In her first interview since the Highline school district voted to hire her as its superintendent, Susan Enfield expressed excitement about working with a School Board that she knows agrees with her vision.
When Susan Enfield, the interim chief of Seattle schools, unexpectedly announced in December she would not seek the job on a permanent basis, many in the community wondered why.
That curiosity intensified earlier this week, when Enfield announced her intent to take the superintendent job in neighboring Highline Public Schools — a smaller and lower performing district.
On Thursday afternoon, she offered a few clues as to her thinking. In Enfield’s first interview since the Highline School Board voted Wednesday to hire her, she expressed excitement about the ability to work with a School Board that she knows agrees with her vision and will give her the space to make it a reality.
“I think it’s important for the superintendent and the board to be aligned in what they want for kids,” Enfield said.
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Asked whether that means she didn’t feel the alignment exists in Seattle, she responded: “I don’t know. But I feel confident that it exists in Highline.”
Enfield, who expects to finalize her Highline contract in the next few days, added she believes its smaller size will allow her to “get more deeply immersed in the work,” especially because that district’s current strategic plan is about to expire.
Her statements offer some evidence for a common theory — that despite Enfield’s popularity with community members and union leaders, she felt her ability to set her own agenda would be stunted by the November election of two School Board members who had campaigned on changing the direction of the district.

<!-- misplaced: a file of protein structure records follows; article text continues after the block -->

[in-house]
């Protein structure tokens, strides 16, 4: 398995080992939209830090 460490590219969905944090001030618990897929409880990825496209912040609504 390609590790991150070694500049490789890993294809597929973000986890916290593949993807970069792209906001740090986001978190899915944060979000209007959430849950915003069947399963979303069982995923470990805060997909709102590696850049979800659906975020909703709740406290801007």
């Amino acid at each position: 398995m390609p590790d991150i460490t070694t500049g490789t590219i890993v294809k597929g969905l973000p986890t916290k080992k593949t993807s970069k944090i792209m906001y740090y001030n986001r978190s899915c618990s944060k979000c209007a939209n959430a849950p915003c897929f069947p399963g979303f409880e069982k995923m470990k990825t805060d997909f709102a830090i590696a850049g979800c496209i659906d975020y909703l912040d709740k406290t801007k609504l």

Enfield has declined to talk about that speculation or offer an explicit reason for her decision. She spent most of Thursday’s half-hour interview focusing on how much she will miss Seattle and how excited she is for Highline.
“It just all felt so right,” she said, explaining how she decided to take the Highline job after visiting a district high school as part of the interview process.
Enfield, whose one-year anniversary leading Seattle schools is Friday, said she also looked seriously at the Bellevue School District superintendency, but not at any other districts. The Highline district, which includes Burien, Des Moines and White Center among other communities, is much more diverse than either Seattle or Bellevue, and its students score significantly lower on standardized tests. It’s unclear how much Enfield will be paid at Highline, but former Highline Superintendent John Welch received an annual salary of $186,000 — much less than the $225,000 that Seattle and Bellevue pay.
But Highline does have one thing that neither Seattle nor Bellevue does — a procedure governing specifically how School Board members are supposed to communicate and interact with the superintendent.
A high-profile effort by some Seattle School Board members to establish a similar procedure was sent back to committee in January after a 4-3 vote — with two votes against the procedure coming from the new board members.
Brian M. Rosenthal: 206-464-3195 or firstname.lastname@example.org. On Twitter @brianmrosenthal.